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How Apple Can Revolutionize Television

An intelligent assistant would be the ideal way to deal with remote-control overload.
February 3, 2012

Rumor has it Apple is about to start making the the world’s favorite gadget.

Credit: Evert F. Baumgardner / Apple

In a note sent to clients earlier this week, Piper Jaffray analyst (and longtime Apple TV enthusiast) Gene Munster said he’d spoken to a major television component maker that has been contacted by Apple about the capabilities of its display components.

Some people wonder whether Apple would really choose to enter a market that’s so crowded, and that offers such slim margins for manufacturers. But similar doubts were raised before Apple launched the iPhone, and, of course, it went on to take over that market, primarily by delivering a remarkably simple and intuitive user interface and experience.

With any luck, Apple will bring similar innovation to the living room. The television interface is a huge mess, and a huge opportunity. Instead of a multitude of remote controls for different devices and several poorly thought-out graphical interfaces, imagine a simple, intuitive way to navigate the lineup for an evening’s entertainment. Even diehard Apple holdouts would surely welcome that.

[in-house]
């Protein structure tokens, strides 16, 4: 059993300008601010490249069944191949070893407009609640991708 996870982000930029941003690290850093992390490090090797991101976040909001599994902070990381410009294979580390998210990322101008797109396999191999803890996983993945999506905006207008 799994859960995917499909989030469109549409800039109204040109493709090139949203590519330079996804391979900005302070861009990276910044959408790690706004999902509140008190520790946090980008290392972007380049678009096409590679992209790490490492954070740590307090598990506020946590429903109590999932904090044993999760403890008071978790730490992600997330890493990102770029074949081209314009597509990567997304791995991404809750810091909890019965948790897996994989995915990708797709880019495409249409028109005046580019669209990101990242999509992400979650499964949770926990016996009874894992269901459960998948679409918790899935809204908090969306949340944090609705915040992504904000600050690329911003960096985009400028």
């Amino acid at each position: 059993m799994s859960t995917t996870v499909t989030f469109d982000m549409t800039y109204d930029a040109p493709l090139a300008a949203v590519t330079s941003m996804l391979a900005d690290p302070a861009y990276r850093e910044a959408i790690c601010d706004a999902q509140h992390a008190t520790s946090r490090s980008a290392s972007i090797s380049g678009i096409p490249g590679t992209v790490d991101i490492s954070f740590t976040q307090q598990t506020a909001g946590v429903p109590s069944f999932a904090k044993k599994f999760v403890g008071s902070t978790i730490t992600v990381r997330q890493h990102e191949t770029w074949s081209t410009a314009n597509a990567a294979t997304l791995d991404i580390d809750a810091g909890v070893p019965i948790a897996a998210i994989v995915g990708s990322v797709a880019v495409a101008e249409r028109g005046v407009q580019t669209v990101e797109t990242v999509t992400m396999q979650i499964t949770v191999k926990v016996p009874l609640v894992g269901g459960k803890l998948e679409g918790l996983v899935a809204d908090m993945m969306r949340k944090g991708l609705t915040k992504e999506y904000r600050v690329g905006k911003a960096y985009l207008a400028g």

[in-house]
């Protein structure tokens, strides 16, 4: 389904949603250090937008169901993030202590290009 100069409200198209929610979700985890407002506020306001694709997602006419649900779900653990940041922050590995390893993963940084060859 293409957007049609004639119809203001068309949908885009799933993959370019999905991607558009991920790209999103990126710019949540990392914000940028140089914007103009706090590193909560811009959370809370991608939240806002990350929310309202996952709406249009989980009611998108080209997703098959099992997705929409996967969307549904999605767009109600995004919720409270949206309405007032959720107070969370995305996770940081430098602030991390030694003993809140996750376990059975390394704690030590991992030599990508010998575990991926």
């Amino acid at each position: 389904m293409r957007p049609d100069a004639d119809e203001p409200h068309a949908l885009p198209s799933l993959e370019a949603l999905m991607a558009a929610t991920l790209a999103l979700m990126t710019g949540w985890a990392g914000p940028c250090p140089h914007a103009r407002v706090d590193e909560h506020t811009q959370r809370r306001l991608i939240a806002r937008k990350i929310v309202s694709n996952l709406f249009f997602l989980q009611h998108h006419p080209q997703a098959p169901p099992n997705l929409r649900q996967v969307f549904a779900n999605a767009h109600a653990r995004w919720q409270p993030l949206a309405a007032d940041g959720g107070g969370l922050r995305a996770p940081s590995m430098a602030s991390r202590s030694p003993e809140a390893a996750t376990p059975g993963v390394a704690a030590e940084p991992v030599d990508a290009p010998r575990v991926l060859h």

I can’t think of a better way to do this than putting Siri, Apple’s intelligent assistant for the iPhone, into a television. I’ve been experimenting with Siri for a while, and talking to experts about how it works. It seems perfectly suited to a relatively narrow range of tasks like searching for shows, scheduling recordings, and answering simple questions about the week’s schedule. By syncing with iCloud, a Siri-enabled TV could even be used to dictate e-mails, create calendar entries, and set reminders. 

Apple could, of course, also innovate when it comes to delivering content, as it did with music through iTunes. In his note, Munster lays out three ways that the company might approach the TV market: with 1) a device that offers a better software interface for managing television content, “much like TiVO”; 2) a device that combines TV from network channels with Web-based content; and 3) a device that offers monthly subscriptions to content from various providers.

Apple may well try strategy 2 or 3. But I still think the biggest opportunity lies in solving the perennial problem of the televisual user experience. Look at Google TV; its disappointing sales have largely been blamed on a bewilderingly complex control and interface.

As Munster wrote in his note to clients: “Apple only enters mature markets with the goal of revolutionizing them, as it did with the smart phone.”

But don’t just take his word for it. In his biography of Steve Jobs, Walter Isaacson writes of the late Apple CEO:

“He very much wanted to do for televisions what he had done for computers, music players, and phones: make them simple and elegant. “I’d like to create an integrated television set that is completely easy to use,” he told me. “It will be seamlessly synced with all your devices and with iCloud.” No longer would users have to fiddle with complex remotes for DVD players and cable channels. “It will have the simplest user interface you could imagine. I finally cracked it.”

Let’s hope he did.

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